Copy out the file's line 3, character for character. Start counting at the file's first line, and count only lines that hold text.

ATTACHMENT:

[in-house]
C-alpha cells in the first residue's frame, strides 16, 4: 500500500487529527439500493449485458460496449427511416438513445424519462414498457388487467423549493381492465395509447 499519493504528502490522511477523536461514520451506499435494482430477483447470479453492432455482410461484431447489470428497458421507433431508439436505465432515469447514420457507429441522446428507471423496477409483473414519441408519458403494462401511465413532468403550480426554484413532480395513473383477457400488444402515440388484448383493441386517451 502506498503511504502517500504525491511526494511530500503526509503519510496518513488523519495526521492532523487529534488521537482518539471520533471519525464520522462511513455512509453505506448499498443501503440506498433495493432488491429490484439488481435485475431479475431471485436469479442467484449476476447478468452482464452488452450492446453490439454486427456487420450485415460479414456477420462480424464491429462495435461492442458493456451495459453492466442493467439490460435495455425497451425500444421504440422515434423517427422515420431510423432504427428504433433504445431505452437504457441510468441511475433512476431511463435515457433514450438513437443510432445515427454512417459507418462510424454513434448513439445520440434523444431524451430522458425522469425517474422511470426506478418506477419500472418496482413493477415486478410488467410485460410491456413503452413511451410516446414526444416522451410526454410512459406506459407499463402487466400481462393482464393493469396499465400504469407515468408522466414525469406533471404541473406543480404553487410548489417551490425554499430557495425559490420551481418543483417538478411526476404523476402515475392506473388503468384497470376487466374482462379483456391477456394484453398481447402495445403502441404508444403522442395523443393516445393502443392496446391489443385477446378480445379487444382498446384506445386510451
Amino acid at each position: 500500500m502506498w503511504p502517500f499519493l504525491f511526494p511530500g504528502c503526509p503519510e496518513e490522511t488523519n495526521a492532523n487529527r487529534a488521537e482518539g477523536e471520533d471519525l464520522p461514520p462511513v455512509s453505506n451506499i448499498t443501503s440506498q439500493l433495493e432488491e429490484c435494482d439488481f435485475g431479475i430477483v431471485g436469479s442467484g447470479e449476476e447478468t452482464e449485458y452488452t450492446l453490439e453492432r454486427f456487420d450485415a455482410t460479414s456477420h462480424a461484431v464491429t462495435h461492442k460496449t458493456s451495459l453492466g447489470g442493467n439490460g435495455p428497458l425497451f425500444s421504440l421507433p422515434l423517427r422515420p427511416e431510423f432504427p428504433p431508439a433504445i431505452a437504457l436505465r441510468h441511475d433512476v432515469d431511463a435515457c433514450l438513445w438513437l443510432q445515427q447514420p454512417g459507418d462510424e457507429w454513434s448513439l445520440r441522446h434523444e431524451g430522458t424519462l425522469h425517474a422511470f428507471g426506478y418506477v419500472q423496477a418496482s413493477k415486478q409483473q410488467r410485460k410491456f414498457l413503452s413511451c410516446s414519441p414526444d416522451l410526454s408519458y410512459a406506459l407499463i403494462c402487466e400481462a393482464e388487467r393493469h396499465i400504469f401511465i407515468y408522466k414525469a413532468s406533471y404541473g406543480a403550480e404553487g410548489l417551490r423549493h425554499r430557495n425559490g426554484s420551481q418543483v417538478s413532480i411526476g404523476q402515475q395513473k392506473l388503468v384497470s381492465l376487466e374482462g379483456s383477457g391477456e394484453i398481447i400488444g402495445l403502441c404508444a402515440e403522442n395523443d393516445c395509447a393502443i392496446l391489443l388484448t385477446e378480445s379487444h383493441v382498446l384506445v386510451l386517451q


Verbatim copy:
Amino acid at each position: 500500500m502506498w503511504p502517500f499519493l504525491f511526494p511530500g504528502c503526509p503519510e496518513e490522511t488523519n495526521a492532523n487529527r487529534a488521537e482518539g477523536e471520533d471519525l464520522p461514520p462511513v455512509s453505506n451506499i448499498t443501503s440506498q439500493l433495493e432488491e429490484c435494482d439488481f435485475g431479475i430477483v431471485g436469479s442467484g447470479e449476476e447478468t452482464e449485458y452488452t450492446l453490439e453492432r454486427f456487420d450485415a455482410t460479414s456477420h462480424a461484431v464491429t462495435h461492442k460496449t458493456s451495459l453492466g447489470g442493467n439490460g435495455p428497458l425497451f425500444s421504440l421507433p422515434l423517427r422515420p427511416e431510423f432504427p428504433p431508439a433504445i431505452a437504457l436505465r441510468h441511475d433512476v432515469d431511463a435515457c433514450l438513445w438513437l443510432q445515427q447514420p454512417g459507418d462510424e457507429w454513434s448513439l445520440r441522446h434523444e431524451g430522458t424519462l425522469h425517474a422511470f428507471g426506478y418506477v419500472q423496477a418496482s413493477k415486478q409483473q410488467r410485460k410491456f414498457l413503452s413511451c410516446s414519441p414526444d416522451l410526454s408519458y410512459a406506459l407499463i403494462c402487466e400481462a393482464e388487467r393493469h396499465i400504469f401511465i407515468y408522466k414525469a413532468s406533471y404541473g406543480a403550480e404553487g410548489l417551490r423549493h425554499r430557495n425559490g426554484s420551481q418543483v417538478s413532480i411526476g404523476q402515475q395513473k392506473l388503468v384497470s381492465l376487466e374482462g379483456s383477457g391477456e394484453i398481447i400488444g402495445l403502441c404508444a402515440e403522442n395523443d393516445c395509447a393502443i392496446l391489443l388484448t385477446e378480445s379487444h383493441v382498446l384506445v386510451l386517451q